Wednesday, December 21, 2011

A Brown Day in Court

The Browns, stars of the TLC show “Sister Wives,” and their lawsuit for the polyamorous freedom of association are back in the news. The case was in court on Friday. Jennifer Dobner of the Associated Press had an update.

A polygamous family made famous on a reality television show is asking a Utah federal judge not to block their challenge of the state's bigamy law.

Kody Brown and wives Meri, Janelle, Christine and Robyn filed a lawsuit in Salt Lake City's U.S. District Court in July. Oral arguments in the case are set for Friday before U.S. District Judge Clark Waddoups.

Judge Waddoups should side with relationship rights for consenting adults.

Under Utah law, people are guilty of bigamy if they have multiple marriage licenses, or if they cohabitate with another consenting adult in a marriage-like relationship.


State prosecutors contend the Browns — who haven't been charged — aren't facing any real harm because the state has rarely prosecuted individuals for bigamy without also prosecuting for other crimes, such as underage marriages, sexual abuse or welfare fraud.

Unjust laws should not be left on the books for prosecutors and judges to use against people who aren’t harming anyone. Even if the laws aren't actively applied often, their presence has a chilling effect. Dobner found two examples of how, contrary to what is claimed by Utah authorities, the law was used…

Bob Foster had three wives when he was arrested and charged with bigamy in 1974. He pleaded no contest and was sentenced to six months in Jail. He was released after 21 days and ordered to serve five years of probation. A judge also said Foster was not allowed to live with his families. Foster died from cancer in 2008. He was still married to all three women.

None of them were Kardashians.

Mark Easterday was arrested and charged with bigamy in 1999. Authorities were alerted to Easterday's multiple marriage by his first wife as part of a custody battle during their divorce. He ultimately pleaded no contest to adultery because the divorce was finalized before the bigamy case went to trial. Easterday was sentenced to probation.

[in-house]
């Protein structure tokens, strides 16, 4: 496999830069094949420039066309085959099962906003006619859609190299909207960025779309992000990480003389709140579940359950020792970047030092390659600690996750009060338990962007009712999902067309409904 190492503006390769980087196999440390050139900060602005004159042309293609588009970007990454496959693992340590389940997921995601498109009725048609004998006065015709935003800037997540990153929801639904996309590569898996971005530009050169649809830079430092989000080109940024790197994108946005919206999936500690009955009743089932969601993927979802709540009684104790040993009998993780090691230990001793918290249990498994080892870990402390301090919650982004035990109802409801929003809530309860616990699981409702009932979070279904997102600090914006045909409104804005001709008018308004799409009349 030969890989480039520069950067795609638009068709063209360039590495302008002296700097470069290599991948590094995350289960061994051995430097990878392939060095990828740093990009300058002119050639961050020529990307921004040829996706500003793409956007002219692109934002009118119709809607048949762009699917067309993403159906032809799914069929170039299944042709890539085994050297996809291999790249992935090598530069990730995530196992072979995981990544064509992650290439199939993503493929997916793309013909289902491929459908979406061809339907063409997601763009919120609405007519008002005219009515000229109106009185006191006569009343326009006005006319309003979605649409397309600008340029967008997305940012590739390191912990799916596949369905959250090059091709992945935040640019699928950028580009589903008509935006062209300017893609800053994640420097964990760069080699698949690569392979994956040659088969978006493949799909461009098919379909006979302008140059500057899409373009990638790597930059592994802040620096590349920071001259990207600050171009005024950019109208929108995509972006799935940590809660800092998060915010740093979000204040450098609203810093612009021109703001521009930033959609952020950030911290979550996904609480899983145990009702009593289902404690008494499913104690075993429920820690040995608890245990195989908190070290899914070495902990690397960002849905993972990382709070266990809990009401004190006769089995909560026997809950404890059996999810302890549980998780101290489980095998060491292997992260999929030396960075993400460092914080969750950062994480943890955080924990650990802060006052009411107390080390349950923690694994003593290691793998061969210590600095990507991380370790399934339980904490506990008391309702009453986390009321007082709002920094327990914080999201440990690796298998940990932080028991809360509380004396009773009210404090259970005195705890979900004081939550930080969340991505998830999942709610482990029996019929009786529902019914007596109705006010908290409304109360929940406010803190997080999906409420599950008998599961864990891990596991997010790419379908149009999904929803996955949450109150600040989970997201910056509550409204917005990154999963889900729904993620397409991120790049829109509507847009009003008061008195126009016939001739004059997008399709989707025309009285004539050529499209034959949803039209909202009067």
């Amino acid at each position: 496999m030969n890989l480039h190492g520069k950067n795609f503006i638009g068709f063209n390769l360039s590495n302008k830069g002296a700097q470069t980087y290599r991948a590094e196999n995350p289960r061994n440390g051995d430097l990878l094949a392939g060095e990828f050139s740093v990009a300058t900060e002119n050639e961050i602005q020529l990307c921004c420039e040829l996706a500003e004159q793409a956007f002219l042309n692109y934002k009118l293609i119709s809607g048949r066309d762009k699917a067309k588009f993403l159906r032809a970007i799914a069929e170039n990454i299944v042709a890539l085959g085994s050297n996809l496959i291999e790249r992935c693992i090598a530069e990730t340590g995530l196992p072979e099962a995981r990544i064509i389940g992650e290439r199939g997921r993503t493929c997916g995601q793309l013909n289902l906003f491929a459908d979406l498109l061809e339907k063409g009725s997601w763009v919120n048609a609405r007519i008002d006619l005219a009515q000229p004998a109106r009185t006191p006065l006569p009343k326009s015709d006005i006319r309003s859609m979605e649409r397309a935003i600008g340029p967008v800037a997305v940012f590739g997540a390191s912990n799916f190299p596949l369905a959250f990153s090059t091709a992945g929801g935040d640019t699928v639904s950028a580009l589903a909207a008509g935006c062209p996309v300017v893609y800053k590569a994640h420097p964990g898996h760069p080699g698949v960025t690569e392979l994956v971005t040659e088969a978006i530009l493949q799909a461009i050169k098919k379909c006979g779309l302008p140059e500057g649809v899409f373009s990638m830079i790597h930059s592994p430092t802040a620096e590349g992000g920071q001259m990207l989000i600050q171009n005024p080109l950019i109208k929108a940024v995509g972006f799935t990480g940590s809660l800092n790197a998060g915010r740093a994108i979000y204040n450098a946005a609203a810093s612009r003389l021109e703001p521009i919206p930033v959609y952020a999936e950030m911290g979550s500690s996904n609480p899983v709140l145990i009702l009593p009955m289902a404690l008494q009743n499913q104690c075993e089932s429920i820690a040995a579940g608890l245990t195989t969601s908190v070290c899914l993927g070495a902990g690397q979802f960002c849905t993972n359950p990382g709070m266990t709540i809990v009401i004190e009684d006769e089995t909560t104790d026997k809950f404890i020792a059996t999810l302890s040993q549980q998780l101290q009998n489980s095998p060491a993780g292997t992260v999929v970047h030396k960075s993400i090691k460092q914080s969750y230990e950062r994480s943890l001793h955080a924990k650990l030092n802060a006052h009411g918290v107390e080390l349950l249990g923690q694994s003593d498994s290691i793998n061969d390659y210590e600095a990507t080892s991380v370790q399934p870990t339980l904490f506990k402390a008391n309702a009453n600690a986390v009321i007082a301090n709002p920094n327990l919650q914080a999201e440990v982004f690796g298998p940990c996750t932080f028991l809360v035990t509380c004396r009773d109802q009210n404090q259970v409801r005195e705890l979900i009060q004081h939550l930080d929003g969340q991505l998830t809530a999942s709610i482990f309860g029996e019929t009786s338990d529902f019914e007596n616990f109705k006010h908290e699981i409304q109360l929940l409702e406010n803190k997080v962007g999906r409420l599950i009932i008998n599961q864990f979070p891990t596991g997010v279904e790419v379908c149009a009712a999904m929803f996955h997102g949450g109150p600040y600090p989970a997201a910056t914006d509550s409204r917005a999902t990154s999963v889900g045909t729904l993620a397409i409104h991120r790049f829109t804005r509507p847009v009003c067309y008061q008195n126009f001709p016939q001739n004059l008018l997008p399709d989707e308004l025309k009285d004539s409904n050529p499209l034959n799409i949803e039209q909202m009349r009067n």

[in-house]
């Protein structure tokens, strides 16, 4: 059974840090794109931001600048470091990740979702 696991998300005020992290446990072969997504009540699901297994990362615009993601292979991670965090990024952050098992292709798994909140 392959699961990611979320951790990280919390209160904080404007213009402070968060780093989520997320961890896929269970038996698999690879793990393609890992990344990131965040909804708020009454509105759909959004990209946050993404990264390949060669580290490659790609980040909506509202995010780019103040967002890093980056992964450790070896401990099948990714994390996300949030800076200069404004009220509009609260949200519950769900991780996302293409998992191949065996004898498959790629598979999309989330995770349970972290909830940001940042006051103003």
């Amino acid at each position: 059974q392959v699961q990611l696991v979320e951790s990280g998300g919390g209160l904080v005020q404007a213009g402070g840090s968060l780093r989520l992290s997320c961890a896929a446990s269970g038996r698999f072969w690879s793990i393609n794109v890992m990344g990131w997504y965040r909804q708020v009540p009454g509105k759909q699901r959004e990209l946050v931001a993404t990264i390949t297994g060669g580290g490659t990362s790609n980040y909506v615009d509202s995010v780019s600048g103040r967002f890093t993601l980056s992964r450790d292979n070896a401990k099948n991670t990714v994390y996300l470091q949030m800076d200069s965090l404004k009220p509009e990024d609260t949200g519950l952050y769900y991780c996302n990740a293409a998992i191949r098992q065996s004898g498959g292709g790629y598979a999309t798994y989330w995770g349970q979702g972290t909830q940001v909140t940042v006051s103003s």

Dobner had more in another report.

While all states outlaw bigamy, some like Utah have laws that both prohibit having more than one marriage license at a time and also ban adults from living together and having a sexual relationship.

The latter provision could include same-sex couples, unmarried heterosexual couples and those, like the Browns, who do not have licenses but have created within their homes a marriage-like relationship.

Turley, a noted constitutional expert, argued that, under previous U.S. Supreme Court rulings, such as one that struck down Texas' sodomy law, private intimate relationships between consenting adults are constitutionally protected

Turley is right.

Some scholars say polygamy should be decriminalized not just on First Amendment or privacy grounds, but because it would help society better regulate families.

Victims of abuse, which some believe is inherent in plural communities, might feel more comfortable seeking assistance if they don't also fear prosecution, Lyndon State College anthropology professor Janet Bennion said.

"Laws that criminalize polygamy isolate and alienate ... it's not polygamy per se that leads to abuse, that can be present in monogamy," Bennion said. "We really should allow more freedoms for any kind of alternative marriage.

"If we threaten polygamy, other forms will be threatened, such as gay and lesbian marriage," she said.

Thank you, Ms. Bennion. That’s exactly right. Abuse will decrease if people aren’t forced to hide in the shadows. An adult should be free to share love, sex, residence, and marriage with any consenting adults.
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